Wave-Powered Desalination Gets Key Backing

Plans for a Western Australia wave energy project to combine power and freshwater production look to be firming up, with a large-scale, state-owned seawater desalination developer signing on to support the scheme.

Carnegie Wave Energy had always pitched “Ceto” as a combo producer, using submerged buoys anchored to the sea floor and tethered to pump units to deliver pressurized water onshore through a pipeline where it can both drive hydroelectric turbines and undergo reverse osmosis to remove impurities.

image via Carnegie Wave Energy

image via Carnegie Wave Energy

“Carnegie’s wave powered seawater desalination technology offers a novel and promising approach to achieving desalinated freshwater with zero greenhouse gas emissions,” Water Corporation CEO Sue Murphy said in a statement [PDF].

Water Corporation in 2006 built Australia’s first big mainland desalination plant, located south of Perth. It produces 45 billion liters of fresh drinking water per year, according to the company. A second plant, with 100 billion liter capacity, was completed earlier this year and together the plants “are able to supply approximately half of Perth’s drinking water needs,” the company said.

Site of the planned project, with a submerged array (2) sending pressurized water to shore (4,5) via subsea pipeline. (image via Carnegie Wave Energy)

Site of the planned project, with a submerged array (2) sending pressurized water to shore (4,5) via subsea pipeline. (image via Carnegie Wave Energy)

The Western Australia-owned company is the principal supplier of water, wastewater and drainage services in the state. In addition to developing new water sources, its plan for meeting water needs in the state include reducing water use by 25 percent and increasing water recycling by 60 percent over the next half-century.

Carnegie Wave Energy is aiming to build the Perth Wave Energy Project on Garden Island, Western Australia, home to Australia’s largest naval base, HMAS Stirling.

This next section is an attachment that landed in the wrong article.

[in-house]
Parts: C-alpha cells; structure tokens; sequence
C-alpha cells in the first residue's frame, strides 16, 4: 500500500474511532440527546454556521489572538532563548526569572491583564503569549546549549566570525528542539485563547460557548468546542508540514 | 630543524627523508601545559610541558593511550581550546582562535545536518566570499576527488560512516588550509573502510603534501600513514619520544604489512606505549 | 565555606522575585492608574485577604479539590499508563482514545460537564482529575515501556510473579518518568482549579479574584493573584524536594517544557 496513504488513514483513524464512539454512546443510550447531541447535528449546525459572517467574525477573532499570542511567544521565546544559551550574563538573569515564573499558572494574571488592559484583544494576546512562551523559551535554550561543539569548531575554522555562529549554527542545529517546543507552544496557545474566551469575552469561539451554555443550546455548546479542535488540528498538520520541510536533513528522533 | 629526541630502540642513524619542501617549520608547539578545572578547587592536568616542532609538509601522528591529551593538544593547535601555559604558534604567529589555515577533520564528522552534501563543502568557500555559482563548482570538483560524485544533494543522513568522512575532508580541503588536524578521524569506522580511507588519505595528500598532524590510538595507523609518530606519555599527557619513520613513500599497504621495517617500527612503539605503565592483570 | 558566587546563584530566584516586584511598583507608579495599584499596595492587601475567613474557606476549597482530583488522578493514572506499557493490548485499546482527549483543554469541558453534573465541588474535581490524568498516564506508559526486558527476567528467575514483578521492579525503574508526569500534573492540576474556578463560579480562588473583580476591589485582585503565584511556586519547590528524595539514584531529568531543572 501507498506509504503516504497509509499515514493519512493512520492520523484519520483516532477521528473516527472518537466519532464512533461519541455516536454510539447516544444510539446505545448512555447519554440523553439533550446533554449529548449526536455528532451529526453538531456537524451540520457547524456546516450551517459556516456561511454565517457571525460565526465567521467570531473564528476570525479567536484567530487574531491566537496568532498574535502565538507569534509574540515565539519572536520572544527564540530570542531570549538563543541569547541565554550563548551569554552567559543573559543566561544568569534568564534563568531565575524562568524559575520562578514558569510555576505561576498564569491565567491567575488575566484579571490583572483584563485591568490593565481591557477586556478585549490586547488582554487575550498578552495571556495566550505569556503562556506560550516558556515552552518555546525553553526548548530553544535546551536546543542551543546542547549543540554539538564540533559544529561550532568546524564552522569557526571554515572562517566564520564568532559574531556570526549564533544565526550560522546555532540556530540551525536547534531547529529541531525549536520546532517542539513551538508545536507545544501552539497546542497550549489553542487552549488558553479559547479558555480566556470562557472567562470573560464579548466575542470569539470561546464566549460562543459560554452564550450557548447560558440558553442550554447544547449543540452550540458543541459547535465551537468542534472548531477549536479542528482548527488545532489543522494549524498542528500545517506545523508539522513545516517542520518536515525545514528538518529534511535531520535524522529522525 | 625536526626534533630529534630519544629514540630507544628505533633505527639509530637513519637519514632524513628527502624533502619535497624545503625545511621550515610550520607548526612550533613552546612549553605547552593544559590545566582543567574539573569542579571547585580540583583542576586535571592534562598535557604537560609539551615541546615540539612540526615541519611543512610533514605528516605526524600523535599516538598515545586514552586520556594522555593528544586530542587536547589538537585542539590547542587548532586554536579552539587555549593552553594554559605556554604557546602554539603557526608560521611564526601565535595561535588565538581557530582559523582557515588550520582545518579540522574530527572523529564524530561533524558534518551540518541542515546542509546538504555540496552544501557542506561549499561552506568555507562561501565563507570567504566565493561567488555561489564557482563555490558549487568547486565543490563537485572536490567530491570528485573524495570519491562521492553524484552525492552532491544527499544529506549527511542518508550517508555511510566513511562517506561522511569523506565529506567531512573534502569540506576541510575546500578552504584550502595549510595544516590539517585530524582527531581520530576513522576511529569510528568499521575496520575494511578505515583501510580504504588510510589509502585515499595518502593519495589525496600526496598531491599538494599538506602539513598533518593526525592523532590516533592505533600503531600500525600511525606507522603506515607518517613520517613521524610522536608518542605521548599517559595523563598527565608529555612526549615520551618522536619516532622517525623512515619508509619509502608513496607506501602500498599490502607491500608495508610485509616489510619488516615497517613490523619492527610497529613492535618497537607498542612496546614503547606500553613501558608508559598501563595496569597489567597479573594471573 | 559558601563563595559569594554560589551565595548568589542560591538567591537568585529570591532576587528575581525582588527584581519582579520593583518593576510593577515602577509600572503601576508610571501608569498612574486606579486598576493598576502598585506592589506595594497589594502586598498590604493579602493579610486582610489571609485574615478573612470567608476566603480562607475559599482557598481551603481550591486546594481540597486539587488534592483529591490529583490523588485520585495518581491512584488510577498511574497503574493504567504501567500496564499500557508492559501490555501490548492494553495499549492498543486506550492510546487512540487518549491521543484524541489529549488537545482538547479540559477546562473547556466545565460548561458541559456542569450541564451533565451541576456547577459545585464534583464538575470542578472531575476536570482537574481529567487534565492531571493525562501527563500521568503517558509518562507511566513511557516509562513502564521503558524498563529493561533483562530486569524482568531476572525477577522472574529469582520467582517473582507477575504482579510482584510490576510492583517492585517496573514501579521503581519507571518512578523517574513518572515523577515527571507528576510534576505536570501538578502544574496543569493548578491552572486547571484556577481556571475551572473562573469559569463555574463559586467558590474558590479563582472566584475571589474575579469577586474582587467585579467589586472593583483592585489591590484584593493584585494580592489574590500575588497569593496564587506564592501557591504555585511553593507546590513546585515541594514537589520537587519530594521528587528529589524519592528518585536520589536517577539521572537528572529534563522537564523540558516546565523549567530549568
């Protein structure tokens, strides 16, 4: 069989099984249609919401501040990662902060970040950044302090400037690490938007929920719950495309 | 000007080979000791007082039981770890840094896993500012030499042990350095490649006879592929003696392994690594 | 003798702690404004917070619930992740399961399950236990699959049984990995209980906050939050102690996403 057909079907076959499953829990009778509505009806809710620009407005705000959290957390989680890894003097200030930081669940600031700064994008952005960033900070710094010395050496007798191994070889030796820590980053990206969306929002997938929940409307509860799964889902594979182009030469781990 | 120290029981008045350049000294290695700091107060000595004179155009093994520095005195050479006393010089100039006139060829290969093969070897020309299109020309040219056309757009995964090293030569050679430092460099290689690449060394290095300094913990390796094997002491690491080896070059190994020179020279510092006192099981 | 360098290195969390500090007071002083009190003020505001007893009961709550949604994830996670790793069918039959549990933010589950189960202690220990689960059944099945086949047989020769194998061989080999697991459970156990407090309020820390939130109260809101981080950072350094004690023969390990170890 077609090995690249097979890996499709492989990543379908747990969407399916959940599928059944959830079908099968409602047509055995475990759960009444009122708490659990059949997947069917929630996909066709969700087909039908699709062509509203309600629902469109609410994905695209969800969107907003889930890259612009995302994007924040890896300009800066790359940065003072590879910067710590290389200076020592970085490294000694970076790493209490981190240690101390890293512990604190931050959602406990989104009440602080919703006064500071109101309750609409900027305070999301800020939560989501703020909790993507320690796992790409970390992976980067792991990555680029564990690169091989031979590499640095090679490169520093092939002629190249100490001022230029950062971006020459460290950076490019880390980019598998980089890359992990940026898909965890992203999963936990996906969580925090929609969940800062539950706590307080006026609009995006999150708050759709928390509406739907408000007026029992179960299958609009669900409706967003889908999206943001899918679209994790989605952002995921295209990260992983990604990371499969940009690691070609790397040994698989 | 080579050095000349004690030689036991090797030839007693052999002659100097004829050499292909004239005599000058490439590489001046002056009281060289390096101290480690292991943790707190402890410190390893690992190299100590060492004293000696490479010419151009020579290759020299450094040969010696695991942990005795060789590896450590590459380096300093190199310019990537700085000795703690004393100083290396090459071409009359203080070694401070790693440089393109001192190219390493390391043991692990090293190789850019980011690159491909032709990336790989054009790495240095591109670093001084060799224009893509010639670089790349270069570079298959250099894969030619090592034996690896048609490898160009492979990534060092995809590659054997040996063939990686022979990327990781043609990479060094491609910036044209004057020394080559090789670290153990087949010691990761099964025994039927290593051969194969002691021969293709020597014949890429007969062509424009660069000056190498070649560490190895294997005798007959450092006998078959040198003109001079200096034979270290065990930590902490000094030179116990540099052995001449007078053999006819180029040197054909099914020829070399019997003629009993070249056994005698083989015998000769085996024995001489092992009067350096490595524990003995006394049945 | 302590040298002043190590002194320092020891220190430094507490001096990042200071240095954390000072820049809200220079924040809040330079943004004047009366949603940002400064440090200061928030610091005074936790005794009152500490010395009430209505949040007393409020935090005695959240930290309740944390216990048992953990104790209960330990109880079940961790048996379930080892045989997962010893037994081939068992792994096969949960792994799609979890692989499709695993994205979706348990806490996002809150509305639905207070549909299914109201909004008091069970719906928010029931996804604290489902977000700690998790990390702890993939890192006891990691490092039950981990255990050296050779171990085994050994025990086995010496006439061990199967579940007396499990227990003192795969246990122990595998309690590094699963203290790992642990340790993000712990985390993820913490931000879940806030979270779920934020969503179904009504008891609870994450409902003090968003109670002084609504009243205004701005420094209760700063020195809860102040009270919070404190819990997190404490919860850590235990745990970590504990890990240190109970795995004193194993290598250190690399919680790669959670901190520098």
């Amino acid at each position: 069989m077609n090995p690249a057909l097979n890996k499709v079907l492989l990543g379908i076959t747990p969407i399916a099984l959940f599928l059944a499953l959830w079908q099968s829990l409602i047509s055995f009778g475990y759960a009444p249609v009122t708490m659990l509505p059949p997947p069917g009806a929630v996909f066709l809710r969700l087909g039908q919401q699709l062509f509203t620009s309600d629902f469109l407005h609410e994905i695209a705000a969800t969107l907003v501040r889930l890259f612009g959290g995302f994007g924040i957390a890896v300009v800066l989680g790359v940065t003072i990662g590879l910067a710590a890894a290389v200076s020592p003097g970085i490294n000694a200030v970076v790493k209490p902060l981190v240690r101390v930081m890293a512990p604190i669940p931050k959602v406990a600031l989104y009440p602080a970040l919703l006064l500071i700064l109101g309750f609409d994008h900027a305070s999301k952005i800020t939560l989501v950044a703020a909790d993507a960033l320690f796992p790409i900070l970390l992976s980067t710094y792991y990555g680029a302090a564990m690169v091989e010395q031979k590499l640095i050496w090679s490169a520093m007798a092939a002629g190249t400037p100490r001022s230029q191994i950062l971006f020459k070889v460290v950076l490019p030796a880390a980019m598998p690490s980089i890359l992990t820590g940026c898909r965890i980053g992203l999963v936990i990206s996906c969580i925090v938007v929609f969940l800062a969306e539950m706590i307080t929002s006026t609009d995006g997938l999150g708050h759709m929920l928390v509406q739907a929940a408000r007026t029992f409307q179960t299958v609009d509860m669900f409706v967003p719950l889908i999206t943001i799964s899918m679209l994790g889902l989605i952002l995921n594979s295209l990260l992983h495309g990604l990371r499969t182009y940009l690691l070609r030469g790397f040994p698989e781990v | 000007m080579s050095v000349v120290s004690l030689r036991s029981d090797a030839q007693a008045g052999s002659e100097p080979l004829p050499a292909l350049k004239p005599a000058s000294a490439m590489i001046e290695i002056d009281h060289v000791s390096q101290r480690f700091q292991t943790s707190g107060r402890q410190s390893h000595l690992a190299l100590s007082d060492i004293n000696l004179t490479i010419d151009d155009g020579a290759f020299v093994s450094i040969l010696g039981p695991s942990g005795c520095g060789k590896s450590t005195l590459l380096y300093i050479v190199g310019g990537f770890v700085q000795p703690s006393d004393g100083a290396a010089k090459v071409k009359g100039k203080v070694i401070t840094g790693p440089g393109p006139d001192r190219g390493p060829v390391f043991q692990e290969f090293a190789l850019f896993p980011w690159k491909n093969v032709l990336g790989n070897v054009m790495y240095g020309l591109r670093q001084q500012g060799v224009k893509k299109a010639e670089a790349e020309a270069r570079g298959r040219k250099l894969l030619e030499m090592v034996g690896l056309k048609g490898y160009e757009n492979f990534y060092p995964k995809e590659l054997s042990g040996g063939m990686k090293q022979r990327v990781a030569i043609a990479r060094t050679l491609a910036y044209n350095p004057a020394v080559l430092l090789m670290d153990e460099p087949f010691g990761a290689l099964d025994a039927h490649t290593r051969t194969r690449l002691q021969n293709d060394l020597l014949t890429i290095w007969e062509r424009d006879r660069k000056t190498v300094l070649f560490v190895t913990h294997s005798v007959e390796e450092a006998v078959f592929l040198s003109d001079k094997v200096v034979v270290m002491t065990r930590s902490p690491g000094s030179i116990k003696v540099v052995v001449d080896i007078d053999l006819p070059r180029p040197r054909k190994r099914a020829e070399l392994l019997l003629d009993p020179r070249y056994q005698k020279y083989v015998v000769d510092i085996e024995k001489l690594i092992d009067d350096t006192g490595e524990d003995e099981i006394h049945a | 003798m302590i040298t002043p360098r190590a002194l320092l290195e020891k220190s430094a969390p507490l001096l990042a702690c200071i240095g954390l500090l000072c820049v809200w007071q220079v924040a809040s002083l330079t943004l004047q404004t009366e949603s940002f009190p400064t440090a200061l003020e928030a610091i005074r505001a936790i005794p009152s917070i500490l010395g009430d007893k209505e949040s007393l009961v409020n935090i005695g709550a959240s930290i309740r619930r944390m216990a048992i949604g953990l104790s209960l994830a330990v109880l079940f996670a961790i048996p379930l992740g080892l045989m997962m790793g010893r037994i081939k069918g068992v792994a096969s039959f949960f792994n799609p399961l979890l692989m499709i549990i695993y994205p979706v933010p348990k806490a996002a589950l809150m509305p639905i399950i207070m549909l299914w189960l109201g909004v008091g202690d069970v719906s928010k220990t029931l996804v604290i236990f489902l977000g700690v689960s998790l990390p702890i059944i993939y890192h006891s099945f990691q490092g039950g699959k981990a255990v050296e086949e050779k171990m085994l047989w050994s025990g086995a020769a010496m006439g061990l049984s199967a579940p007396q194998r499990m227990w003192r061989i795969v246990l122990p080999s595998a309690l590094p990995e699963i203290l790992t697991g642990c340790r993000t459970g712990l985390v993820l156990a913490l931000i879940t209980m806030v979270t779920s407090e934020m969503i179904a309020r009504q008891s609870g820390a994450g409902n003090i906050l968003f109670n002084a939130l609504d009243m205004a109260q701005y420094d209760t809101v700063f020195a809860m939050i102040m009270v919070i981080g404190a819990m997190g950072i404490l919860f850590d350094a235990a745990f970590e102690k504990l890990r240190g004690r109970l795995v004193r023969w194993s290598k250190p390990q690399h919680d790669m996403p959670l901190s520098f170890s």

Last year, the Australian government announced nearly $10 million in funding for the project, and the Western Australia state government said it would kick in another $5.5 million. The desalination pilot project is supported by $1.27 million in federal government grant funding from AusIndustry’s Clean Technology Innovation Program, the company said.

What’s always fascinated us about the Carnegie Wave Energy scheme is the seemingly minimal impact it would seem to pose on the marine environment compared to turbine-type generators.

“Water Corporation are innovators in the field of seawater desalination and Carnegie’s wave powered desalination pilot will be a world first,” Carnegie Wave Energy CEO Michael Ottaviano said in a statement.

 

Sports columnist, newspaper desk guy, website managing editor, wine-industry PR specialist, freelance writer—Pete Danko’s career in media has covered a lot of terrain. The constant along the way has been a fierce dedication to knowing the story and getting it right. Danko's work has appeared in Wired, The New York Times, San Francisco Chronicle and elsewhere.

  • kerryberger

    Why isn’t the US investing in this technology and deploying it when we are experiencing water shortages? We are paving the way for our decline because we refuse to stop listening to the propaganda of Big Oil firms.